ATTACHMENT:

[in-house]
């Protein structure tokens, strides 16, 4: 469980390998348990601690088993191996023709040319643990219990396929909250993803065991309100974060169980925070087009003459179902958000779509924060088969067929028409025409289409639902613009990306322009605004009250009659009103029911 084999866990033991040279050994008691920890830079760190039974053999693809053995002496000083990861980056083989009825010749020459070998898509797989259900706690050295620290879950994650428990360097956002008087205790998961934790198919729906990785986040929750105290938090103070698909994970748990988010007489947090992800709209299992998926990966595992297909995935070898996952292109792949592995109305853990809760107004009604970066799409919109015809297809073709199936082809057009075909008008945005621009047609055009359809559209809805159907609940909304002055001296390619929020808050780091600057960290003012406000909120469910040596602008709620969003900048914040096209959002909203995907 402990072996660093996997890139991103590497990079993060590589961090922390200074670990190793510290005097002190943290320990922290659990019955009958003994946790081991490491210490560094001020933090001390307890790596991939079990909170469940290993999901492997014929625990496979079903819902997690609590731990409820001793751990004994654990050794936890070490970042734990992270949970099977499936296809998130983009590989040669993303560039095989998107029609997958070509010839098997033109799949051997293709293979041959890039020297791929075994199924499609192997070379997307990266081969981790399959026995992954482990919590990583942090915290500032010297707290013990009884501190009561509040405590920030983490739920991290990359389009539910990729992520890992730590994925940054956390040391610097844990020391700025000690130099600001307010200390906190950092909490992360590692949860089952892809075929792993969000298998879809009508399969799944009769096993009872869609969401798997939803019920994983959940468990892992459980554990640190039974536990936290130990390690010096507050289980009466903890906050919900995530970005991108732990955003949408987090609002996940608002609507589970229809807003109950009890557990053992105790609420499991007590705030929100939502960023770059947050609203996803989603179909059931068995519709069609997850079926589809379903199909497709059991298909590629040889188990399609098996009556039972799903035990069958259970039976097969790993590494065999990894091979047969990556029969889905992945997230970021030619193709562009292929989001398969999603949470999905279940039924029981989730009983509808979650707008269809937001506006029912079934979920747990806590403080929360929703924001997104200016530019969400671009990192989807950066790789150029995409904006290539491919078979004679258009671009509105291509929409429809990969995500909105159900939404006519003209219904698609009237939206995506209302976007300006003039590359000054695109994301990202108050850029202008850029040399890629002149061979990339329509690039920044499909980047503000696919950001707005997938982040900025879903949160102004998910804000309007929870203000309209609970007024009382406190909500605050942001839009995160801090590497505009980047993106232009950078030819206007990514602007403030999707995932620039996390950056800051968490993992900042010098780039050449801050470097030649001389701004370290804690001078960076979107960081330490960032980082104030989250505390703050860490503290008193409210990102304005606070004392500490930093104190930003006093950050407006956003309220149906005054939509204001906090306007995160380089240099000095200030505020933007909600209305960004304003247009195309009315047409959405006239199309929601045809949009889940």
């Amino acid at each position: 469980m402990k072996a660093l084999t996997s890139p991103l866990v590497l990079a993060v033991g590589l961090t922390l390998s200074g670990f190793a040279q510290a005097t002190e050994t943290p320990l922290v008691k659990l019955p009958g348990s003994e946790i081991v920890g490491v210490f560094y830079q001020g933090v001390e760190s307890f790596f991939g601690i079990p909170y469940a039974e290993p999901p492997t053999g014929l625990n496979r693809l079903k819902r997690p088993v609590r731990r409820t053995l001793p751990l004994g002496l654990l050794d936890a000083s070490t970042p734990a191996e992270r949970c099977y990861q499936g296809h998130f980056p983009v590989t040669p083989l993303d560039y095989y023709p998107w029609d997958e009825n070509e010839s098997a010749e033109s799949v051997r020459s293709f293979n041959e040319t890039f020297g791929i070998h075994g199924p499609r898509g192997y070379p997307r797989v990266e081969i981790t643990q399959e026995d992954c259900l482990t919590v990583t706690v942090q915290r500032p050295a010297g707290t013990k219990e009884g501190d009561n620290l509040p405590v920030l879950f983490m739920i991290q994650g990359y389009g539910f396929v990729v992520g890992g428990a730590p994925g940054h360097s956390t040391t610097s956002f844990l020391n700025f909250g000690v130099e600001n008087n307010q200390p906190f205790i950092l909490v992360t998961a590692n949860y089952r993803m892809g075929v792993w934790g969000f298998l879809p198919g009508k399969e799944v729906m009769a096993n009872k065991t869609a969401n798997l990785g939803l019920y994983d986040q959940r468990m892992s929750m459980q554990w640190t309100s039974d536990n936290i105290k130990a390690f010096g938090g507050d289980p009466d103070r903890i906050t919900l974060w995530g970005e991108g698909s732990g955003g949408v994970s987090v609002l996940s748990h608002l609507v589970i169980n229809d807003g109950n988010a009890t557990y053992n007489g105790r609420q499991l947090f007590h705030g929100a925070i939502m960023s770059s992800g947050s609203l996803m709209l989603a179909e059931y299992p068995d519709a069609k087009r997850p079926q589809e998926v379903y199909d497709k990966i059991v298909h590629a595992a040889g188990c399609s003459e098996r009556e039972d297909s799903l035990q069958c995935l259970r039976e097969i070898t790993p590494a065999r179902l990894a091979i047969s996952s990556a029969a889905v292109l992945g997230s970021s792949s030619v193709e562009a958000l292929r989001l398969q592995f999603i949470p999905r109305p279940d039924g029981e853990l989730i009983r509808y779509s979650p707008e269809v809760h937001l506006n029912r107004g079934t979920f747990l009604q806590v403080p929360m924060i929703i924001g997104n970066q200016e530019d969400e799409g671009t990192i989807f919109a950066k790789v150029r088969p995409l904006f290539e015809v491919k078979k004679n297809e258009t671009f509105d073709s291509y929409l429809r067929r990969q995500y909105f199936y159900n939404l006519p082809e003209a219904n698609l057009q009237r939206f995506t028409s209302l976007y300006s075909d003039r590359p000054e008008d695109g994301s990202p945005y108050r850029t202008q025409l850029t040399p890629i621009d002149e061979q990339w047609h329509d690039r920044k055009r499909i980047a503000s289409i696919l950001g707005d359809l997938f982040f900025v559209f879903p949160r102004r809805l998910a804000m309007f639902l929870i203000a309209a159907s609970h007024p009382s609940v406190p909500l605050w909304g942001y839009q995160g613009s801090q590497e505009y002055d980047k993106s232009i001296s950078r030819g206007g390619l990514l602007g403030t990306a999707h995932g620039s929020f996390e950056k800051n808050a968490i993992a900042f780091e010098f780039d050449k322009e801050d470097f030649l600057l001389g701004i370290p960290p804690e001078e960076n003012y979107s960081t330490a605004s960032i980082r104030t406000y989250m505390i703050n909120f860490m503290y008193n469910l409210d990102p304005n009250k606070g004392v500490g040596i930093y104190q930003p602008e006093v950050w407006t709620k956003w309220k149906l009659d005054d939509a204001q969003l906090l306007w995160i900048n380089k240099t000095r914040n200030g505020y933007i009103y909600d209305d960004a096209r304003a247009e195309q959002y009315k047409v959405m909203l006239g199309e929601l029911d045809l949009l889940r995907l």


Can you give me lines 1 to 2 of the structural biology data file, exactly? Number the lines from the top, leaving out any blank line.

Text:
[in-house]
């Protein structure tokens, strides 16, 4: 469980390998348990601690088993191996023709040319643990219990396929909250993803065991309100974060169980925070087009003459179902958000779509924060088969067929028409025409289409639902613009990306322009605004009250009659009103029911 084999866990033991040279050994008691920890830079760190039974053999693809053995002496000083990861980056083989009825010749020459070998898509797989259900706690050295620290879950994650428990360097956002008087205790998961934790198919729906990785986040929750105290938090103070698909994970748990988010007489947090992800709209299992998926990966595992297909995935070898996952292109792949592995109305853990809760107004009604970066799409919109015809297809073709199936082809057009075909008008945005621009047609055009359809559209809805159907609940909304002055001296390619929020808050780091600057960290003012406000909120469910040596602008709620969003900048914040096209959002909203995907 402990072996660093996997890139991103590497990079993060590589961090922390200074670990190793510290005097002190943290320990922290659990019955009958003994946790081991490491210490560094001020933090001390307890790596991939079990909170469940290993999901492997014929625990496979079903819902997690609590731990409820001793751990004994654990050794936890070490970042734990992270949970099977499936296809998130983009590989040669993303560039095989998107029609997958070509010839098997033109799949051997293709293979041959890039020297791929075994199924499609192997070379997307990266081969981790399959026995992954482990919590990583942090915290500032010297707290013990009884501190009561509040405590920030983490739920991290990359389009539910990729992520890992730590994925940054956390040391610097844990020391700025000690130099600001307010200390906190950092909490992360590692949860089952892809075929792993969000298998879809009508399969799944009769096993009872869609969401798997939803019920994983959940468990892992459980554990640190039974536990936290130990390690010096507050289980009466903890906050919900995530970005991108732990955003949408987090609002996940608002609507589970229809807003109950009890557990053992105790609420499991007590705030929100939502960023770059947050609203996803989603179909059931068995519709069609997850079926589809379903199909497709059991298909590629040889188990399609098996009556039972799903035990069958259970039976097969790993590494065999990894091979047969990556029969889905992945997230970021030619193709562009292929989001398969999603949470999905279940039924029981989730009983509808979650707008269809937001506006029912079934979920747990806590403080929360929703924001997104200016530019969400671009990192989807950066790789150029995409904006290539491919078979004679258009671009509105291509929409429809990969995500909105159900939404006519003209219904698609009237939206995506209302976007300006003039590359000054695109994301990202108050850029202008850029040399890629002149061979990339329509690039920044499909980047503000696919950001707005997938982040900025879903949160102004998910804000309007929870203000309209609970007024009382406190909500605050942001839009995160801090590497505009980047993106232009950078030819206007990514602007403030999707995932620039996390950056800051968490993992900042010098780039050449801050470097030649001389701004370290804690001078960076979107960081330490960032980082104030989250505390703050860490503290008193409210990102304005606070004392500490930093104190930003006093950050407006956003309220149906005054939509204001906090306007995160380089240099000095200030505020933007909600209305960004304003247009195309009315047409959405006239199309929601045809949009889940």